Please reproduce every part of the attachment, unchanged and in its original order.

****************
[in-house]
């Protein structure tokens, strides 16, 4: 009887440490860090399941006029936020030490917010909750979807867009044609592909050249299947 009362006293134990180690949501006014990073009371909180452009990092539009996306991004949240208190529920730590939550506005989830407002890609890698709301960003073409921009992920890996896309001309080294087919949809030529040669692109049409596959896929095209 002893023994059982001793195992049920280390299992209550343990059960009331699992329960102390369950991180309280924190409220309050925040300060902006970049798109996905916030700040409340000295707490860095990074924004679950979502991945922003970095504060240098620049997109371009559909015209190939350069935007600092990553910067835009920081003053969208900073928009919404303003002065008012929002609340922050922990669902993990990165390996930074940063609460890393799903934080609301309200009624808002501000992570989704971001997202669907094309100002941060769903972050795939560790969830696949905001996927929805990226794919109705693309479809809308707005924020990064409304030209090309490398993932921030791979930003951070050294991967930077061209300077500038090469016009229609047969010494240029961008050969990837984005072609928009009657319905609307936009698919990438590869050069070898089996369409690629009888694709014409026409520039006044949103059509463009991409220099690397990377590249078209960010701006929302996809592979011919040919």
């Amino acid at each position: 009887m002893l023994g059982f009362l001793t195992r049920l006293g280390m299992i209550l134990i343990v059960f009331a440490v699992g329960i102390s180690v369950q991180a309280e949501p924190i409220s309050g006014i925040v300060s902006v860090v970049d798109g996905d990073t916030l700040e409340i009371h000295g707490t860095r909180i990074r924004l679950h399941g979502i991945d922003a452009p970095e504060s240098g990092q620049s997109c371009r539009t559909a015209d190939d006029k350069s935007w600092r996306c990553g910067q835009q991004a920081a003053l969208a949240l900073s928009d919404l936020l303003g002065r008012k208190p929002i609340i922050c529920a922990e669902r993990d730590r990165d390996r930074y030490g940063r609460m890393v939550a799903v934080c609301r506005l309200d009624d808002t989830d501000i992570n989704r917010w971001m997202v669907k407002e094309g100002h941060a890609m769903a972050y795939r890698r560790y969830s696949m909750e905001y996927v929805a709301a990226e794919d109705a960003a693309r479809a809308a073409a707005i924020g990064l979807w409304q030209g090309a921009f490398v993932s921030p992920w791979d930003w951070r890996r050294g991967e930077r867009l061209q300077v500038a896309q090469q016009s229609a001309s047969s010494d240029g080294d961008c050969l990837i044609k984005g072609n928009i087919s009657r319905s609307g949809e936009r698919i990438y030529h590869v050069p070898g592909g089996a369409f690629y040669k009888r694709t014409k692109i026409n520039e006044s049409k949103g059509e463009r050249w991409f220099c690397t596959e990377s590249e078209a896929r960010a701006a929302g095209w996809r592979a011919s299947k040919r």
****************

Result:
[in-house]
């Protein structure tokens, strides 16, 4: 009887440490860090399941006029936020030490917010909750979807867009044609592909050249299947 009362006293134990180690949501006014990073009371909180452009990092539009996306991004949240208190529920730590939550506005989830407002890609890698709301960003073409921009992920890996896309001309080294087919949809030529040669692109049409596959896929095209 002893023994059982001793195992049920280390299992209550343990059960009331699992329960102390369950991180309280924190409220309050925040300060902006970049798109996905916030700040409340000295707490860095990074924004679950979502991945922003970095504060240098620049997109371009559909015209190939350069935007600092990553910067835009920081003053969208900073928009919404303003002065008012929002609340922050922990669902993990990165390996930074940063609460890393799903934080609301309200009624808002501000992570989704971001997202669907094309100002941060769903972050795939560790969830696949905001996927929805990226794919109705693309479809809308707005924020990064409304030209090309490398993932921030791979930003951070050294991967930077061209300077500038090469016009229609047969010494240029961008050969990837984005072609928009009657319905609307936009698919990438590869050069070898089996369409690629009888694709014409026409520039006044949103059509463009991409220099690397990377590249078209960010701006929302996809592979011919040919």
């Amino acid at each position: 009887m002893l023994g059982f009362l001793t195992r049920l006293g280390m299992i209550l134990i343990v059960f009331a440490v699992g329960i102390s180690v369950q991180a309280e949501p924190i409220s309050g006014i925040v300060s902006v860090v970049d798109g996905d990073t916030l700040e409340i009371h000295g707490t860095r909180i990074r924004l679950h399941g979502i991945d922003a452009p970095e504060s240098g990092q620049s997109c371009r539009t559909a015209d190939d006029k350069s935007w600092r996306c990553g910067q835009q991004a920081a003053l969208a949240l900073s928009d919404l936020l303003g002065r008012k208190p929002i609340i922050c529920a922990e669902r993990d730590r990165d390996r930074y030490g940063r609460m890393v939550a799903v934080c609301r506005l309200d009624d808002t989830d501000i992570n989704r917010w971001m997202v669907k407002e094309g100002h941060a890609m769903a972050y795939r890698r560790y969830s696949m909750e905001y996927v929805a709301a990226e794919d109705a960003a693309r479809a809308a073409a707005i924020g990064l979807w409304q030209g090309a921009f490398v993932s921030p992920w791979d930003w951070r890996r050294g991967e930077r867009l061209q300077v500038a896309q090469q016009s229609a001309s047969s010494d240029g080294d961008c050969l990837i044609k984005g072609n928009i087919s009657r319905s609307g949809e936009r698919i990438y030529h590869v050069p070898g592909g089996a369409f690629y040669k009888r694709t014409k692109i026409n520039e006044s049409k949103g059509e463009r050249w991409f220099c690397t596959e990377s590249e078209a896929r960010a701006a929302g095209w996809r592979a011919s299947k040919r």